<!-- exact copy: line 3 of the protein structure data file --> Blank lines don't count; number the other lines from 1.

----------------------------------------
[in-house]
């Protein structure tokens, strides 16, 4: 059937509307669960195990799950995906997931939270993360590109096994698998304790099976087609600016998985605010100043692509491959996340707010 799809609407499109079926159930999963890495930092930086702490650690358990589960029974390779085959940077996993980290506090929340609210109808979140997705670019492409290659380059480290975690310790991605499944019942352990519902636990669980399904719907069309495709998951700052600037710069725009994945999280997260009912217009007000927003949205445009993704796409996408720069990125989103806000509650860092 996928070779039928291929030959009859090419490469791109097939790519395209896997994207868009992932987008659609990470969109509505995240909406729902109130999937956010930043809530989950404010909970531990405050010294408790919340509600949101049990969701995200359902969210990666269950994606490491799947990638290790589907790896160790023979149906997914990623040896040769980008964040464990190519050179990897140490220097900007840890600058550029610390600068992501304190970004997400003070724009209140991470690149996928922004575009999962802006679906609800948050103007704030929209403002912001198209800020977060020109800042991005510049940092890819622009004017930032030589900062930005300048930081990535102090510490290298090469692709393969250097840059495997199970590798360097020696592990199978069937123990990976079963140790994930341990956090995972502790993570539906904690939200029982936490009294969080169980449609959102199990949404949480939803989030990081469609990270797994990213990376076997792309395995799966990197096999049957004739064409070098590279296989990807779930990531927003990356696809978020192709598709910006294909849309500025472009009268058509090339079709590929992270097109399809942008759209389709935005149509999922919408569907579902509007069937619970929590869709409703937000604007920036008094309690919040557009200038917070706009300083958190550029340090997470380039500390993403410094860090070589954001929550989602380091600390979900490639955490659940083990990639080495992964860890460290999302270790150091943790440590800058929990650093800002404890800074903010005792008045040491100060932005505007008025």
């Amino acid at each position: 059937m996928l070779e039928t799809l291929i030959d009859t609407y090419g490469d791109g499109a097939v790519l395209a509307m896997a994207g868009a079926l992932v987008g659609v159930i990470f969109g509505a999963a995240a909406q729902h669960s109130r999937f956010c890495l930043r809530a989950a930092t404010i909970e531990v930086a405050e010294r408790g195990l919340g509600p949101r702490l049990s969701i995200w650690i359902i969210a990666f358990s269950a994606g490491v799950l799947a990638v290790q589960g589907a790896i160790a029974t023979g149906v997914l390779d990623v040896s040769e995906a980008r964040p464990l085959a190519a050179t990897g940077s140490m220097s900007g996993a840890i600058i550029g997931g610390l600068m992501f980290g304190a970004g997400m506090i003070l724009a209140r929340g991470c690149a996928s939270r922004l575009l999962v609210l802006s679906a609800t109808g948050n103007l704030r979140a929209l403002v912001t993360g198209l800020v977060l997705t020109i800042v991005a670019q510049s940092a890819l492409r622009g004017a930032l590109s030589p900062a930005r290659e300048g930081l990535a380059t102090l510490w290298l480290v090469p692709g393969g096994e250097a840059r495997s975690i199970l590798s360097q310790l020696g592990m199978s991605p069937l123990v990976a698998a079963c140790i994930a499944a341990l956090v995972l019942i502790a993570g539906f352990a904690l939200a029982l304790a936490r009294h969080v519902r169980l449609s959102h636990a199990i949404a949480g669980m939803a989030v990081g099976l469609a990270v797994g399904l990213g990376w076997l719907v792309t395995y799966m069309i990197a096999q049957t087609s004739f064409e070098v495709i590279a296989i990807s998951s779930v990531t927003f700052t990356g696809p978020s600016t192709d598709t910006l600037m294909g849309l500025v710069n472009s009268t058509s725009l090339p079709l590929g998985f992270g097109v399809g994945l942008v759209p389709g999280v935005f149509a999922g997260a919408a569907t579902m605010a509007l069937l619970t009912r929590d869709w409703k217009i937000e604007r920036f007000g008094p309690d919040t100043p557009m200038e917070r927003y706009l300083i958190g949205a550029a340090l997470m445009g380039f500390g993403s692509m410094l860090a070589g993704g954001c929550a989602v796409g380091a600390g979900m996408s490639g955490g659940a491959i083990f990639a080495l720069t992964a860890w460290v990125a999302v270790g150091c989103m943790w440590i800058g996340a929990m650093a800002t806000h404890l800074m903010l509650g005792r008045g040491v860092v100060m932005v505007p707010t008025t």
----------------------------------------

């Amino acid at each position: 059937m996928l070779e039928t799809l291929i030959d009859t609407y090419g490469d791109g499109a097939v790519l395209a509307m896997a994207g868009a079926l992932v987008g659609v159930i990470f969109g509505a999963a995240a909406q729902h669960s109130r999937f956010c890495l930043r809530a989950a930092t404010i909970e531990v930086a405050e010294r408790g195990l919340g509600p949101r702490l049990s969701i995200w650690i359902i969210a990666f358990s269950a994606g490491v799950l799947a990638v290790q589960g589907a790896i160790a029974t023979g149906v997914l390779d990623v040896s040769e995906a980008r964040p464990l085959a190519a050179t990897g940077s140490m220097s900007g996993a840890i600058i550029g997931g610390l600068m992501f980290g304190a970004g997400m506090i003070l724009a209140r929340g991470c690149a996928s939270r922004l575009l999962v609210l802006s679906a609800t109808g948050n103007l704030r979140a929209l403002v912001t993360g198209l800020v977060l997705t020109i800042v991005a670019q510049s940092a890819l492409r622009g004017a930032l590109s030589p900062a930005r290659e300048g930081l990535a380059t102090l510490w290298l480290v090469p692709g393969g096994e250097a840059r495997s975690i199970l590798s360097q310790l020696g592990m199978s991605p069937l123990v990976a698998a079963c140790i994930a499944a341990l956090v995972l019942i502790a993570g539906f352990a904690l939200a029982l304790a936490r009294h969080v519902r169980l449609s959102h636990a199990i949404a949480g669980m939803a989030v990081g099976l469609a990270v797994g399904l990213g990376w076997l719907v792309t395995y799966m069309i990197a096999q049957t087609s004739f064409e070098v495709i590279a296989i990807s998951s779930v990531t927003f700052t990356g696809p978020s600016t192709d598709t910006l600037m294909g849309l500025v710069n472009s009268t058509s725009l090339p079709l590929g998985f992270g097109v399809g994945l942008v759209p389709g999280v935005f149509a999922g997260a919408a569907t579902m605010a509007l069937l619970t009912r929590d869709w409703k217009i937000e604007r920036f007000g008094p309690d919040t100043p557009m200038e917070r927003y706009l300083i958190g949205a550029a340090l997470m445009g380039f500390g993403s692509m410094l860090a070589g993704g954001c929550a989602v796409g380091a600390g979900m996408s490639g955490g659940a491959i083990f990639a080495l720069t992964a860890w460290v990125a999302v270790g150091c989103m943790w440590i800058g996340a929990m650093a800002t806000h404890l800074m903010l509650g005792r008045g040491v860092v100060m932005v505007p707010t008025t």